Weekly research roundup: Swimming, owning a business, and getting divorced can make you happier

happiness Research

This is a weekly series on the latest happiness research. Learn and be merry! 

Chief happiness officer – According to the 2013 Global Entrepreneurship Monitor U.S. Report, owners of established businesses are significantly happier than owners of new businesses and non-business owners. Women owners of established businesses are even happier.

Dive in – Regular swimming can increase your positivity by about a third in just a month, reported British Gas SwimBritain. It can also improve sleep, energy, and fitness levels.

Go all the way – According to a study published in Social Psychological and Personality Science, the psychological effects of casual sex may depend on your personality. People who are “sociosexually unrestricted,” or have a tendency for casual sex, may feel increased self-esteem and satisfaction and lower depression and anxiety after the experience. People who fit this description tend to be impulsive, extroverted, strong men.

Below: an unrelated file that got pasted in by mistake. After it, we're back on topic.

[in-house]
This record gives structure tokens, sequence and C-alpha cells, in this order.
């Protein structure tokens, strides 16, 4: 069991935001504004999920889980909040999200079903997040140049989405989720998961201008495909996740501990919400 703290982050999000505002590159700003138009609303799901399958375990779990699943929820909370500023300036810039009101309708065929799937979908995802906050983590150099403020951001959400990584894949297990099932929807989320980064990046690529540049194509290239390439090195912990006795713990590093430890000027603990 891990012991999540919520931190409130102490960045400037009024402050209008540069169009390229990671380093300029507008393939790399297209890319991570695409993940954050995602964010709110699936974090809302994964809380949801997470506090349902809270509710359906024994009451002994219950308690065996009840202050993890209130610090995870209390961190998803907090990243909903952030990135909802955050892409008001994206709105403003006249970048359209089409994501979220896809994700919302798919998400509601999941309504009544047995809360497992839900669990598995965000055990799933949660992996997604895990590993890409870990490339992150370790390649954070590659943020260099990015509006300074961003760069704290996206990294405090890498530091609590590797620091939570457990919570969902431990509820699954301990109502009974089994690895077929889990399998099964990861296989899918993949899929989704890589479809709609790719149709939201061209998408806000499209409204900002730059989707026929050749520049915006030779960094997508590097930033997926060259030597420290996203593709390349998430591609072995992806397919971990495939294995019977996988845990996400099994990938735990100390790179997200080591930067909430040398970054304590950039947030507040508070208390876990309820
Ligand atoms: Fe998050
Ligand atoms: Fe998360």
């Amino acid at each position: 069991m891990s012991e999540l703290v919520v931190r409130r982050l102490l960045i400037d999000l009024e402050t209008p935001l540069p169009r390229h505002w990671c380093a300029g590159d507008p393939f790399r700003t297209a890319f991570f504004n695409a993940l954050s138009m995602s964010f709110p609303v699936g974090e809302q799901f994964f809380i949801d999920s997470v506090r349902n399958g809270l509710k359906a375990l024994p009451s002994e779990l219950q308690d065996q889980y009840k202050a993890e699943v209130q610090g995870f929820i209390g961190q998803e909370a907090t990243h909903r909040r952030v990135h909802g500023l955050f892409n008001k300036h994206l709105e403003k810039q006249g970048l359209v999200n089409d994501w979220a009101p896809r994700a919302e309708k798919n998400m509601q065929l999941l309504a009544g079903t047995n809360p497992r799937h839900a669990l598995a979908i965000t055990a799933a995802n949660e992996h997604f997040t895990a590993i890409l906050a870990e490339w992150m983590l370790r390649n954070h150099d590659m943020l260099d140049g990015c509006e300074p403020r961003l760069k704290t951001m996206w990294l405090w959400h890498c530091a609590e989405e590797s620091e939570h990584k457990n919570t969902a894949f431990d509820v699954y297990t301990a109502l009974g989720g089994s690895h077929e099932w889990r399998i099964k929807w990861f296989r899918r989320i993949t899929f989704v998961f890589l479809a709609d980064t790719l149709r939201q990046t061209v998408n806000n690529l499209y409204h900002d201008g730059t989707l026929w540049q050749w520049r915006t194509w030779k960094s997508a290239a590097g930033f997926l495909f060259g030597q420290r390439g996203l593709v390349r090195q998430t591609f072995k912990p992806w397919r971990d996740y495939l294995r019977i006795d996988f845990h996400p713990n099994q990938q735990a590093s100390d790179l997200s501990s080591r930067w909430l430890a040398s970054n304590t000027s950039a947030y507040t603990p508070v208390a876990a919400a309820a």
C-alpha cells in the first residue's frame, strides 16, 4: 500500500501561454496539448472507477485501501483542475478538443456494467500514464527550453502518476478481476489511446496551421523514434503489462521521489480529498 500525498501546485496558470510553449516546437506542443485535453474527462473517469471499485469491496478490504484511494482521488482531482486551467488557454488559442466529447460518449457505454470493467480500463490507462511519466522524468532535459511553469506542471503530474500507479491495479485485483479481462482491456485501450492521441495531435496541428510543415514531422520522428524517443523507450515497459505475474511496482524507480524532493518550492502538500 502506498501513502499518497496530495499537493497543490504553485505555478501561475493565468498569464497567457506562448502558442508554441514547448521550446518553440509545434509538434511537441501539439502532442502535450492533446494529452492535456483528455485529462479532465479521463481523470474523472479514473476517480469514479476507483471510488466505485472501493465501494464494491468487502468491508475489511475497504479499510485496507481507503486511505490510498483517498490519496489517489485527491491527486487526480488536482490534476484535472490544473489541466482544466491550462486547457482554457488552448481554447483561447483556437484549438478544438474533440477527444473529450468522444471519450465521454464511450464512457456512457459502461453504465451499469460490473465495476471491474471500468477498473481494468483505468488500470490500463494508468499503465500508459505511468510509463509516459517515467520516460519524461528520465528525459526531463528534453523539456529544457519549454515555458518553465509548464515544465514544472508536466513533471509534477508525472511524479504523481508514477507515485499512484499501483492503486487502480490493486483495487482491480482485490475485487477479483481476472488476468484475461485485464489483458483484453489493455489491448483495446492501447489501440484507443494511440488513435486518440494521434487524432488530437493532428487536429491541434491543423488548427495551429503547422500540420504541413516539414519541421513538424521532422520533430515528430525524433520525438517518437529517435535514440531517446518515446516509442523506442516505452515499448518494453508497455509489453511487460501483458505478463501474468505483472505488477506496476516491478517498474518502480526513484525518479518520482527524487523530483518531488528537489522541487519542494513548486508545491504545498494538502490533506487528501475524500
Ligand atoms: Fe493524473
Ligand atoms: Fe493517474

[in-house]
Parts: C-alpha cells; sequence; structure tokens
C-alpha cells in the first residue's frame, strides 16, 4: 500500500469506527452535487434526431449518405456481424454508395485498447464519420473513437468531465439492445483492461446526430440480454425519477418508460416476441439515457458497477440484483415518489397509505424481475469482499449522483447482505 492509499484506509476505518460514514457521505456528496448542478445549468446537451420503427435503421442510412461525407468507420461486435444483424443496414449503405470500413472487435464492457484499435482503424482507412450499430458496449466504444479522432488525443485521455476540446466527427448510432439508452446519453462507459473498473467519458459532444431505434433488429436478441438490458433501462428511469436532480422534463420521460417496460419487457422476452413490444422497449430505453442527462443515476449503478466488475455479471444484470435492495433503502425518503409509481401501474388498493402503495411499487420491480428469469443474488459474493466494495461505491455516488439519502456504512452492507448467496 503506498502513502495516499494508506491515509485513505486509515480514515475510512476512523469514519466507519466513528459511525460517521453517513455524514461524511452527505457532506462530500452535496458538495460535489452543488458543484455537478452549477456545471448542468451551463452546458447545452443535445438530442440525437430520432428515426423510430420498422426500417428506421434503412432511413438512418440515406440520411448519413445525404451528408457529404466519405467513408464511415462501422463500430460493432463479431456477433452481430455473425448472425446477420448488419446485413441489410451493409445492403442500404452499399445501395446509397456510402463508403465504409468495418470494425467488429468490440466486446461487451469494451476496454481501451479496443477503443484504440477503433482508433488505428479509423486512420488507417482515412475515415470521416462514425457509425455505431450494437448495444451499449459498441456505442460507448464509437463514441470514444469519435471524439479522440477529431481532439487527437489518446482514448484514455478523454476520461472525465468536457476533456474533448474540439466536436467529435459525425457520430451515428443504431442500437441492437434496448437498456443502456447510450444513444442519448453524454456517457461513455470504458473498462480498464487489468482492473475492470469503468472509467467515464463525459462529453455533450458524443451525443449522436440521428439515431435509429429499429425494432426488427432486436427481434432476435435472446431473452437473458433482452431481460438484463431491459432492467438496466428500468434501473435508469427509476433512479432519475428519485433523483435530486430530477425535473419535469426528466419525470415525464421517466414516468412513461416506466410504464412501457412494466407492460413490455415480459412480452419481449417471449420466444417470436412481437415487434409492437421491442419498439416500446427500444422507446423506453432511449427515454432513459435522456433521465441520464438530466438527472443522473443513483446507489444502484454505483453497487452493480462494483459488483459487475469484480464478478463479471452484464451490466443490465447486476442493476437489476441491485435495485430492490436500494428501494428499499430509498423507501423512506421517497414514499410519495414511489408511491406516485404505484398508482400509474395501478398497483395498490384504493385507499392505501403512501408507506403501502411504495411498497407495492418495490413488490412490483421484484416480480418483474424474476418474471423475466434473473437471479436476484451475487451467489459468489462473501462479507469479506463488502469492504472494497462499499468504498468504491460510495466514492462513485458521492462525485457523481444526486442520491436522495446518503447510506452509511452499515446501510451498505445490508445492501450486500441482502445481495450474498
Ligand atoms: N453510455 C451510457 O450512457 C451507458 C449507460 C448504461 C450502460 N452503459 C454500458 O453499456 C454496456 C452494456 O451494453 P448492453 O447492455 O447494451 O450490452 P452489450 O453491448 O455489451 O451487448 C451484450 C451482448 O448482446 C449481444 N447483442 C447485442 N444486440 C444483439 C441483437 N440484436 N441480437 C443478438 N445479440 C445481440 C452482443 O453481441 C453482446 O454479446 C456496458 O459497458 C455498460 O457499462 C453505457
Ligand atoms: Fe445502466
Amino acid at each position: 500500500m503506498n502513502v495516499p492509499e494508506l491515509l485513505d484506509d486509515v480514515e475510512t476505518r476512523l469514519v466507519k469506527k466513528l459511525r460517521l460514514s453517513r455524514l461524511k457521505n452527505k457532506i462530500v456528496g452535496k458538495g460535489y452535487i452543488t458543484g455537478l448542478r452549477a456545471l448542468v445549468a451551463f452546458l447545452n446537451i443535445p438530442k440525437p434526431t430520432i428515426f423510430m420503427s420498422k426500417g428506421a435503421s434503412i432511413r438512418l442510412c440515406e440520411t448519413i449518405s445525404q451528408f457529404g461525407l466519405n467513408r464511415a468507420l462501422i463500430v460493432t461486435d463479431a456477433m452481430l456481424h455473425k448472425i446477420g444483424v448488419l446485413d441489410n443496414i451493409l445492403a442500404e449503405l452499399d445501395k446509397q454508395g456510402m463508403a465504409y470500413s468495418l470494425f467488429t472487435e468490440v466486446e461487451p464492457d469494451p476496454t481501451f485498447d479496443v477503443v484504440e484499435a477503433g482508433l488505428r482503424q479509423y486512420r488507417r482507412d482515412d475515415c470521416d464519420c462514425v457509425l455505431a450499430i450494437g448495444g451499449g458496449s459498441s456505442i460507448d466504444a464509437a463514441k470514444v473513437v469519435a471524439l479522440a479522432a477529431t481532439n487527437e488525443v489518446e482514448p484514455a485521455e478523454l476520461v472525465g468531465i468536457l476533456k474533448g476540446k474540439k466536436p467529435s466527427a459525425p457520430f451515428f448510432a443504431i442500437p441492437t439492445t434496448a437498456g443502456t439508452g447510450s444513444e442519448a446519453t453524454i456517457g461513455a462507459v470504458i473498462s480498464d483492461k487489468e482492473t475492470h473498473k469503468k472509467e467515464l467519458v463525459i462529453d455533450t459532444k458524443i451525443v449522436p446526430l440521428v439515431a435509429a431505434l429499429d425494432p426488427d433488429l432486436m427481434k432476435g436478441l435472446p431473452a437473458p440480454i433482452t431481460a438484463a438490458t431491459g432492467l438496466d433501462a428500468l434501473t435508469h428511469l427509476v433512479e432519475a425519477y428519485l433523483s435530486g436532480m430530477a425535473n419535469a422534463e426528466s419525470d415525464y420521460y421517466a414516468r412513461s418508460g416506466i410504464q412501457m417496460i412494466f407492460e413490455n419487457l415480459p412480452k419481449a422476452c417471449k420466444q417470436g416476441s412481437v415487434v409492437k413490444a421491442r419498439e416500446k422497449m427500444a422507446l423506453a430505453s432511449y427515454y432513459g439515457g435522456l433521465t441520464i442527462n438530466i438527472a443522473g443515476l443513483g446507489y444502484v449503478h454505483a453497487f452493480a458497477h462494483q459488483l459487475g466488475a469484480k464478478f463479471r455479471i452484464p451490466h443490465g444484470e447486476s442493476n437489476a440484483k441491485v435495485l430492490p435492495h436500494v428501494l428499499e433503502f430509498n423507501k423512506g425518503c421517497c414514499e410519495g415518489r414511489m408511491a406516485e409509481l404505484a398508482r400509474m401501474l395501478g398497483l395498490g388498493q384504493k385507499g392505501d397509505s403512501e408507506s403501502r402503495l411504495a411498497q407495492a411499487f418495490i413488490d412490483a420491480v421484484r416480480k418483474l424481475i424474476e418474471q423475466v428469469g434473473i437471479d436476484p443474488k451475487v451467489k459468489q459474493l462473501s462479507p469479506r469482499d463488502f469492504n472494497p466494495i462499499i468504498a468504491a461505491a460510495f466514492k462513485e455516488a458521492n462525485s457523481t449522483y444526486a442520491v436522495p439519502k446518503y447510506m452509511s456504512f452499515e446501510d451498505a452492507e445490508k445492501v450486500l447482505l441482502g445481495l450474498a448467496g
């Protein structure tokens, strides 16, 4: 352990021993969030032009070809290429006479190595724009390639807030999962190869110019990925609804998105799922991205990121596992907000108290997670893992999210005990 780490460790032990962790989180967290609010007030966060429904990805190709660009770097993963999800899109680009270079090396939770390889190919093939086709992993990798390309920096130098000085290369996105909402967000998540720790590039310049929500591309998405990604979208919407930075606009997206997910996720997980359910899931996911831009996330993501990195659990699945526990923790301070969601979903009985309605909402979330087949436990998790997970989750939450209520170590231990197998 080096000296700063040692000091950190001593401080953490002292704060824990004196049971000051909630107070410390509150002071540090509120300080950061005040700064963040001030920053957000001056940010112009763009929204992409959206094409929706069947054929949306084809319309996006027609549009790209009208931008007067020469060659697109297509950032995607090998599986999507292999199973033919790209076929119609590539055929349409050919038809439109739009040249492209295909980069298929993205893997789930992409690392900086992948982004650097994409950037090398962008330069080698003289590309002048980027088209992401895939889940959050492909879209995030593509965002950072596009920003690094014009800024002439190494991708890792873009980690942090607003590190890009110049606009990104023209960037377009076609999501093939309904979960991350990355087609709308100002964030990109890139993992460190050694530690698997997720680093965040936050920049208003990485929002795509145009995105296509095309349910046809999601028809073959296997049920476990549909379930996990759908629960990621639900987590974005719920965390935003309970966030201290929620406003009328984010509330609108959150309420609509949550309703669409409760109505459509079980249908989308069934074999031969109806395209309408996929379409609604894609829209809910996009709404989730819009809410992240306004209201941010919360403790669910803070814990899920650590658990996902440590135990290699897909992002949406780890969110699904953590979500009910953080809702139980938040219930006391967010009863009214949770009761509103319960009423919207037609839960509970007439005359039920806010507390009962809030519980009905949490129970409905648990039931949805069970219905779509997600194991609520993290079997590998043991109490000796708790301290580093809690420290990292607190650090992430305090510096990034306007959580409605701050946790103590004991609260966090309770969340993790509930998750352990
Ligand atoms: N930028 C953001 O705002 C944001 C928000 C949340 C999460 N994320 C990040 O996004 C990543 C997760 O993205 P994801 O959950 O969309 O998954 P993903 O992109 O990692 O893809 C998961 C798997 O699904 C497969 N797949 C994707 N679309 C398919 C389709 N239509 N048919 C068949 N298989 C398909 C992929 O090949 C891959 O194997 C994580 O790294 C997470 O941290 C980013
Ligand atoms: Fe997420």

Try, try again – Analysis of the famous Grant Study found that middle-aged people in unhappy marriages are unlikely to turn things around. In these cases, divorce is more likely to lead to happiness.

Photo by Flickr user  Singapore 2010 Youth Olympic Games

 

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Vote for my SXSW workshop: “Audit Your Soul: 10 Questions for Entrepreneurs”

If you’re not familiar, SXSW is possibly the biggest technology event of the year. I ran a panel this March on Asian entrepreneurship, and for 2014 I applied to lead a workshop called “Audit Your Soul: 10 Questions for Entrepreneurs.”

From the description:

Entrepreneurs try to get inside the minds of their customers and their competition. They try to understand their motivations, their hopes, their plans. But do they understand their own minds?

“Just do it” is the entrepreneur’s motto. It’s an injunction to start something, put it out there, and stop thinking so much. Yet many entrepreneurs miss the crucial first step of the process: knowing thyself.

Entrepreneurs who pinpointed their fear of failure would perform better than those plagued by unknown terror. Entrepreneurs who understood their personality quirks could build a more cohesive team. Entrepreneurs who consciously valued independence would make completely different decisions from those who valued money.

This two and a half hour long workshop will help you work through 10 questions that all entrepreneurs should ask themselves – questions affecting how you run your company and your life. You’ll be welcome to take time to reflect, then share and discuss your answers with the group.

If you’d like this to happen, go here and vote!

Many thanks,

Kira